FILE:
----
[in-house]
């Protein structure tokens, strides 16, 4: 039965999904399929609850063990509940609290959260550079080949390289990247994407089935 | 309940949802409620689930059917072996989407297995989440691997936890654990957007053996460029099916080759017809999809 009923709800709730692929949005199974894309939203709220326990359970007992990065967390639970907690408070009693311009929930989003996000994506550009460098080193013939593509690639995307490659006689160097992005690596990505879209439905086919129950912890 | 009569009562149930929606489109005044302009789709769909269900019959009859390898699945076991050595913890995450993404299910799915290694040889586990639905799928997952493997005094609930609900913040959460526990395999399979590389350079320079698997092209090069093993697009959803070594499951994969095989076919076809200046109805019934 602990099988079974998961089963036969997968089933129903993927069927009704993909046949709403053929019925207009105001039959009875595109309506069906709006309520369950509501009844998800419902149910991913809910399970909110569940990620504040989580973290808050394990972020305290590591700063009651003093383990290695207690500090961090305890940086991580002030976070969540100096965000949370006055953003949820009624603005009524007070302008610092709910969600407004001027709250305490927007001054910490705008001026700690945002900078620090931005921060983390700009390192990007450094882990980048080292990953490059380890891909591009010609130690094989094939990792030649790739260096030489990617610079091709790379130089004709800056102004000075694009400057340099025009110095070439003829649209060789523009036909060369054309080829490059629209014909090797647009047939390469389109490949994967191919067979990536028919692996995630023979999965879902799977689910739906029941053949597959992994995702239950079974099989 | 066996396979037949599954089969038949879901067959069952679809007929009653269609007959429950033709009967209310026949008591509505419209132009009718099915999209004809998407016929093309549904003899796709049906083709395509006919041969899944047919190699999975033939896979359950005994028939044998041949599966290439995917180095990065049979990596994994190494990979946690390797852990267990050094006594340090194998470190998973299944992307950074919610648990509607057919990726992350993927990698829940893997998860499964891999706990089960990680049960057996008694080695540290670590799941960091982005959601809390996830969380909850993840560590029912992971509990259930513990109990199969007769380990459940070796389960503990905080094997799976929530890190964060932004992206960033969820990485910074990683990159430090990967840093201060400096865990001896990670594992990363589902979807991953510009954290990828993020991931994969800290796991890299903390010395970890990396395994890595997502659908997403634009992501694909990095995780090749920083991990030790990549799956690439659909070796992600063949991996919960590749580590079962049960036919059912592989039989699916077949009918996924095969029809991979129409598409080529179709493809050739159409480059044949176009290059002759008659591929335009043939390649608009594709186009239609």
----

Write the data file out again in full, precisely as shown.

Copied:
[in-house]
């Protein structure tokens, strides 16, 4: 039965999904399929609850063990509940609290959260550079080949390289990247994407089935 | 309940949802409620689930059917072996989407297995989440691997936890654990957007053996460029099916080759017809999809 009923709800709730692929949005199974894309939203709220326990359970007992990065967390639970907690408070009693311009929930989003996000994506550009460098080193013939593509690639995307490659006689160097992005690596990505879209439905086919129950912890 | 009569009562149930929606489109005044302009789709769909269900019959009859390898699945076991050595913890995450993404299910799915290694040889586990639905799928997952493997005094609930609900913040959460526990395999399979590389350079320079698997092209090069093993697009959803070594499951994969095989076919076809200046109805019934 602990099988079974998961089963036969997968089933129903993927069927009704993909046949709403053929019925207009105001039959009875595109309506069906709006309520369950509501009844998800419902149910991913809910399970909110569940990620504040989580973290808050394990972020305290590591700063009651003093383990290695207690500090961090305890940086991580002030976070969540100096965000949370006055953003949820009624603005009524007070302008610092709910969600407004001027709250305490927007001054910490705008001026700690945002900078620090931005921060983390700009390192990007450094882990980048080292990953490059380890891909591009010609130690094989094939990792030649790739260096030489990617610079091709790379130089004709800056102004000075694009400057340099025009110095070439003829649209060789523009036909060369054309080829490059629209014909090797647009047939390469389109490949994967191919067979990536028919692996995630023979999965879902799977689910739906029941053949597959992994995702239950079974099989 | 066996396979037949599954089969038949879901067959069952679809007929009653269609007959429950033709009967209310026949008591509505419209132009009718099915999209004809998407016929093309549904003899796709049906083709395509006919041969899944047919190699999975033939896979359950005994028939044998041949599966290439995917180095990065049979990596994994190494990979946690390797852990267990050094006594340090194998470190998973299944992307950074919610648990509607057919990726992350993927990698829940893997998860499964891999706990089960990680049960057996008694080695540290670590799941960091982005959601809390996830969380909850993840560590029912992971509990259930513990109990199969007769380990459940070796389960503990905080094997799976929530890190964060932004992206960033969820990485910074990683990159430090990967840093201060400096865990001896990670594992990363589902979807991953510009954290990828993020991931994969800290796991890299903390010395970890990396395994890595997502659908997403634009992501694909990095995780090749920083991990030790990549799956690439659909070796992600063949991996919960590749580590079962049960036919059912592989039989699916077949009918996924095969029809991979129409598409080529179709493809050739159409480059044949176009290059002759008659591929335009043939390649608009594709186009239609």